Another upper control arm 48 has the innermost end thereof pivotally mounted on the upper end of the stanchion 26. The upper control arm 48 is bifurcated to permit pivotal movement thereof to occur without any interference with an upstanding hollow spring and shock absorber tower 50 which is affixed to and integral with the opposite end of the cross member 16. The upstanding tower 50 is effective to contain the upper ends of a helical spring 50 and an associated coaxially disposed shock absorber 54. The lower ends of the spring member 52 and shock absorber 54 are affixed to the axle arm 32 proximate to, but slightly inwardly of the outermost end thereof.

A drive axle 64 has its innermost end drivingly interconnected with the differential 36 by a splined drive coupling 66 which will transmit rotational torque to the axle 64 permitting the same to slide, rotate, and pivot relative to the differential 36. The outermost end of the drive axle 64 is connected to a universal coupling 68 which, in turn, is connected to a vehicle wheel hub 70. The wheel hub 70 is journaled within a bushing in a steering knuckle 72. The steering knuckle 72 is formed to include a generally vertically extending main body portion 74 having an upper end 76 which terminates in a substantially transverse inwardly extending portion containing an aperture 78 for receiving a threaded shaft portion of a ball-like member 80 of a conventional ball-joint connection, the socket portion 82 of which is typically press fitted to the outermost end of the upper control arm 38. The lower end 84 of the main body portion 74 of the steering knuckle 72 terminates in an inwardly extending portion containing an aperture 86 for receiving a tapered stud portion of a ball-like member 88 of a conventional ball joint connection, the socket portion 90 of which is typically press fitted to the undersurface of the outermost end of the axle arm 28.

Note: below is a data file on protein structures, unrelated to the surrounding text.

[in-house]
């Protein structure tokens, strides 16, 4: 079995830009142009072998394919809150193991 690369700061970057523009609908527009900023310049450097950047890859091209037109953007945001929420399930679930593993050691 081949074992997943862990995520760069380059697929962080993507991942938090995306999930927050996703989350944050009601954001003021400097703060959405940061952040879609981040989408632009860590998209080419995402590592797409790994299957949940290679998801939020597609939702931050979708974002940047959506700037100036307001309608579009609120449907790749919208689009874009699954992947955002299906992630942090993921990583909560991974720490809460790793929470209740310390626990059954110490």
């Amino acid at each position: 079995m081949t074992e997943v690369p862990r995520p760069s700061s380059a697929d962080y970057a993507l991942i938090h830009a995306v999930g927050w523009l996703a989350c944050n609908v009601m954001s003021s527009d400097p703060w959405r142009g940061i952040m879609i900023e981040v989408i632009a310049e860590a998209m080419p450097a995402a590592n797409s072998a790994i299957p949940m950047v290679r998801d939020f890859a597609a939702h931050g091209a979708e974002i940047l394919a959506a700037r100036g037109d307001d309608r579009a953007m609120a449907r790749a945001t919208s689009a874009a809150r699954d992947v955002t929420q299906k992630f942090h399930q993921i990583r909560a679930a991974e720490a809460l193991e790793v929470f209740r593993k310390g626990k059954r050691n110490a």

The steering knuckle 72 includes a steering arm 92 which extends forwardly from the main body portion 74 and contains an aperture 94 for pivotal interconnection with steering linkage illustrated generally in phantom lines in FIG. 2.

A radius arm 96 is typically employed by having its forward end coupled to the undersurface of the axle arm 28 and the rear end coupled to the side frame member 10 by means of an adjustable mounting bracket including rubber bushing members (not shown).